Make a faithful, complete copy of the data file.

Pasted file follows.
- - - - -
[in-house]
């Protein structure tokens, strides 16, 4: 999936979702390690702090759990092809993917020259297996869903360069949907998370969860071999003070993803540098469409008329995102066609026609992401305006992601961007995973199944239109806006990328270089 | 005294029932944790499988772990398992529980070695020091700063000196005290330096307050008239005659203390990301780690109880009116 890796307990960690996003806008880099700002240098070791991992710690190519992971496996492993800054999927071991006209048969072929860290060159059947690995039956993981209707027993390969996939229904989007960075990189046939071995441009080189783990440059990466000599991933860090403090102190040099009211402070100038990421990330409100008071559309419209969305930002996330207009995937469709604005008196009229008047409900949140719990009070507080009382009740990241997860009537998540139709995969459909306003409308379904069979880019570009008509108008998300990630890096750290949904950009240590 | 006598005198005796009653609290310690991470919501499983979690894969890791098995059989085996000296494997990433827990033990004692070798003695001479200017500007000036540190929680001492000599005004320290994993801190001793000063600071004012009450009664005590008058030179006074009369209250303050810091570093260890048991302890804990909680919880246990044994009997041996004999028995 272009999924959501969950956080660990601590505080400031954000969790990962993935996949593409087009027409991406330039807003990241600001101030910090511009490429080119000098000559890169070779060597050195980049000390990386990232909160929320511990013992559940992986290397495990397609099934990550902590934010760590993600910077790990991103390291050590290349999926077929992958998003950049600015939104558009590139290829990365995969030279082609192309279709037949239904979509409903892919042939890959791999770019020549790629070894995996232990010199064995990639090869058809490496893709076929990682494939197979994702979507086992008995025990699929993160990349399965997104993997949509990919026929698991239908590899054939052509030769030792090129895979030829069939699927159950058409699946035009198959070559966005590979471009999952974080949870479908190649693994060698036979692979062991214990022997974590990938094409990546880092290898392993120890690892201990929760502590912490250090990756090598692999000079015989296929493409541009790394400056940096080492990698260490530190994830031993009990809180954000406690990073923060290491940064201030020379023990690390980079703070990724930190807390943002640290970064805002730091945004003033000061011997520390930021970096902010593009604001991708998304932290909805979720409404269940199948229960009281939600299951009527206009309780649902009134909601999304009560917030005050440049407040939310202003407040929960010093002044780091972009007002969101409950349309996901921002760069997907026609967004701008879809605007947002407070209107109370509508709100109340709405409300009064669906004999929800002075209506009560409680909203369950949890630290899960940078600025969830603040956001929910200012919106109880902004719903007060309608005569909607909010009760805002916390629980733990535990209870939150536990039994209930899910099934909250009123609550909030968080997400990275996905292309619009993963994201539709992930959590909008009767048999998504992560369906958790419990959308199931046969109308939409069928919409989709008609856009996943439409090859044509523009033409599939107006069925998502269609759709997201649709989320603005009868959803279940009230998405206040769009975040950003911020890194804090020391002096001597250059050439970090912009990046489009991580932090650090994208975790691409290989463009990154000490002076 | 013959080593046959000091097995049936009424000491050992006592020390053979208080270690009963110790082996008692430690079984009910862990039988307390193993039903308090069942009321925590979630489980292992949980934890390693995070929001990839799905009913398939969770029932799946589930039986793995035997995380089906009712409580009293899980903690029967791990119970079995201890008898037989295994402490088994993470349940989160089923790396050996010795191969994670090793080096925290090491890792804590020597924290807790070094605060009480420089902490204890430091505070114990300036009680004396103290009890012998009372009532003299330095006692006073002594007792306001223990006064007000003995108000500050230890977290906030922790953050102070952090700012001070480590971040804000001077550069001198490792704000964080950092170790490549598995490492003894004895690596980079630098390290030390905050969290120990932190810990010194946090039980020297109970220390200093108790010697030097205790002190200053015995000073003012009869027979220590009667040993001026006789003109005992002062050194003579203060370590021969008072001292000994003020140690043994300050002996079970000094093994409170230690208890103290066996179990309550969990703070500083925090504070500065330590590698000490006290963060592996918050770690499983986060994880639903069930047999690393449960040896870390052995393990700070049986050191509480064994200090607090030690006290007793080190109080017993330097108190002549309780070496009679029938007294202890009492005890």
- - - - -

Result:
[in-house]
């Protein structure tokens, strides 16, 4: 999936979702390690702090759990092809993917020259297996869903360069949907998370969860071999003070993803540098469409008329995102066609026609992401305006992601961007995973199944239109806006990328270089 | 005294029932944790499988772990398992529980070695020091700063000196005290330096307050008239005659203390990301780690109880009116 890796307990960690996003806008880099700002240098070791991992710690190519992971496996492993800054999927071991006209048969072929860290060159059947690995039956993981209707027993390969996939229904989007960075990189046939071995441009080189783990440059990466000599991933860090403090102190040099009211402070100038990421990330409100008071559309419209969305930002996330207009995937469709604005008196009229008047409900949140719990009070507080009382009740990241997860009537998540139709995969459909306003409308379904069979880019570009008509108008998300990630890096750290949904950009240590 | 006598005198005796009653609290310690991470919501499983979690894969890791098995059989085996000296494997990433827990033990004692070798003695001479200017500007000036540190929680001492000599005004320290994993801190001793000063600071004012009450009664005590008058030179006074009369209250303050810091570093260890048991302890804990909680919880246990044994009997041996004999028995 272009999924959501969950956080660990601590505080400031954000969790990962993935996949593409087009027409991406330039807003990241600001101030910090511009490429080119000098000559890169070779060597050195980049000390990386990232909160929320511990013992559940992986290397495990397609099934990550902590934010760590993600910077790990991103390291050590290349999926077929992958998003950049600015939104558009590139290829990365995969030279082609192309279709037949239904979509409903892919042939890959791999770019020549790629070894995996232990010199064995990639090869058809490496893709076929990682494939197979994702979507086992008995025990699929993160990349399965997104993997949509990919026929698991239908590899054939052509030769030792090129895979030829069939699927159950058409699946035009198959070559966005590979471009999952974080949870479908190649693994060698036979692979062991214990022997974590990938094409990546880092290898392993120890690892201990929760502590912490250090990756090598692999000079015989296929493409541009790394400056940096080492990698260490530190994830031993009990809180954000406690990073923060290491940064201030020379023990690390980079703070990724930190807390943002640290970064805002730091945004003033000061011997520390930021970096902010593009604001991708998304932290909805979720409404269940199948229960009281939600299951009527206009309780649902009134909601999304009560917030005050440049407040939310202003407040929960010093002044780091972009007002969101409950349309996901921002760069997907026609967004701008879809605007947002407070209107109370509508709100109340709405409300009064669906004999929800002075209506009560409680909203369950949890630290899960940078600025969830603040956001929910200012919106109880902004719903007060309608005569909607909010009760805002916390629980733990535990209870939150536990039994209930899910099934909250009123609550909030968080997400990275996905292309619009993963994201539709992930959590909008009767048999998504992560369906958790419990959308199931046969109308939409069928919409989709008609856009996943439409090859044509523009033409599939107006069925998502269609759709997201649709989320603005009868959803279940009230998405206040769009975040950003911020890194804090020391002096001597250059050439970090912009990046489009991580932090650090994208975790691409290989463009990154000490002076 | 013959080593046959000091097995049936009424000491050992006592020390053979208080270690009963110790082996008692430690079984009910862990039988307390193993039903308090069942009321925590979630489980292992949980934890390693995070929001990839799905009913398939969770029932799946589930039986793995035997995380089906009712409580009293899980903690029967791990119970079995201890008898037989295994402490088994993470349940989160089923790396050996010795191969994670090793080096925290090491890792804590020597924290807790070094605060009480420089902490204890430091505070114990300036009680004396103290009890012998009372009532003299330095006692006073002594007792306001223990006064007000003995108000500050230890977290906030922790953050102070952090700012001070480590971040804000001077550069001198490792704000964080950092170790490549598995490492003894004895690596980079630098390290030390905050969290120990932190810990010194946090039980020297109970220390200093108790010697030097205790002190200053015995000073003012009869027979220590009667040993001026006789003109005992002062050194003579203060370590021969008072001292000994003020140690043994300050002996079970000094093994409170230690208890103290066996179990309550969990703070500083925090504070500065330590590698000490006290963060592996918050770690499983986060994880639903069930047999690393449960040896870390052995393990700070049986050191509480064994200090607090030690006290007793080190109080017993330097108190002549309780070496009679029938007294202890009492005890």